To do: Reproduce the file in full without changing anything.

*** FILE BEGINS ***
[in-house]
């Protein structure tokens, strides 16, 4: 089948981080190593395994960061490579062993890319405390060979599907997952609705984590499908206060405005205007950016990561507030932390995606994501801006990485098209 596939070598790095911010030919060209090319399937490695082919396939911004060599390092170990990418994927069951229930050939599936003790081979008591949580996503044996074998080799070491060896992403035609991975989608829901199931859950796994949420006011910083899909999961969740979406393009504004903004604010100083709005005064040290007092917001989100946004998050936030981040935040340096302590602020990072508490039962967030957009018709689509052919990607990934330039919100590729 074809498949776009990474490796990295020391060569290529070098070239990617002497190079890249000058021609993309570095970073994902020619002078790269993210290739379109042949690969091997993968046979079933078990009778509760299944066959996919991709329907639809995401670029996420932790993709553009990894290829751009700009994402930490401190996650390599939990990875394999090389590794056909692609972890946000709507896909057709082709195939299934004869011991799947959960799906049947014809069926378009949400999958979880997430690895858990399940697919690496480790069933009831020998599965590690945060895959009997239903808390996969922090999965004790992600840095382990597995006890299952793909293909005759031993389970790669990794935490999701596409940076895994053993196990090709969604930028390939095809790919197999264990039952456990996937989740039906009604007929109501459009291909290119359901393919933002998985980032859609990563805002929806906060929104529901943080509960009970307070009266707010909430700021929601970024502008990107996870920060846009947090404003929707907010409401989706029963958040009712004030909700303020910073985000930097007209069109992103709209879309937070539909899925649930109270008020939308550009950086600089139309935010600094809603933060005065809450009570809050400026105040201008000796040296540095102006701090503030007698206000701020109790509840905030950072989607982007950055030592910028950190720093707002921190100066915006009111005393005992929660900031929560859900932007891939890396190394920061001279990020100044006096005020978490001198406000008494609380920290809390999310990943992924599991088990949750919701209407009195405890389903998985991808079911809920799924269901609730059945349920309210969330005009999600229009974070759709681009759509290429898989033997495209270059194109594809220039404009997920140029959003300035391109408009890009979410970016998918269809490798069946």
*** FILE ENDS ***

[in-house]
């Protein structure tokens, strides 16, 4: 089948981080190593395994960061490579062993890319405390060979599907997952609705984590499908206060405005205007950016990561507030932390995606994501801006990485098209 596939070598790095911010030919060209090319399937490695082919396939911004060599390092170990990418994927069951229930050939599936003790081979008591949580996503044996074998080799070491060896992403035609991975989608829901199931859950796994949420006011910083899909999961969740979406393009504004903004604010100083709005005064040290007092917001989100946004998050936030981040935040340096302590602020990072508490039962967030957009018709689509052919990607990934330039919100590729 074809498949776009990474490796990295020391060569290529070098070239990617002497190079890249000058021609993309570095970073994902020619002078790269993210290739379109042949690969091997993968046979079933078990009778509760299944066959996919991709329907639809995401670029996420932790993709553009990894290829751009700009994402930490401190996650390599939990990875394999090389590794056909692609972890946000709507896909057709082709195939299934004869011991799947959960799906049947014809069926378009949400999958979880997430690895858990399940697919690496480790069933009831020998599965590690945060895959009997239903808390996969922090999965004790992600840095382990597995006890299952793909293909005759031993389970790669990794935490999701596409940076895994053993196990090709969604930028390939095809790919197999264990039952456990996937989740039906009604007929109501459009291909290119359901393919933002998985980032859609990563805002929806906060929104529901943080509960009970307070009266707010909430700021929601970024502008990107996870920060846009947090404003929707907010409401989706029963958040009712004030909700303020910073985000930097007209069109992103709209879309937070539909899925649930109270008020939308550009950086600089139309935010600094809603933060005065809450009570809050400026105040201008000796040296540095102006701090503030007698206000701020109790509840905030950072989607982007950055030592910028950190720093707002921190100066915006009111005393005992929660900031929560859900932007891939890396190394920061001279990020100044006096005020978490001198406000008494609380920290809390999310990943992924599991088990949750919701209407009195405890389903998985991808079911809920799924269901609730059945349920309210969330005009999600229009974070759709681009759509290429898989033997495209270059194109594809220039404009997920140029959003300035391109408009890009979410970016998918269809490798069946």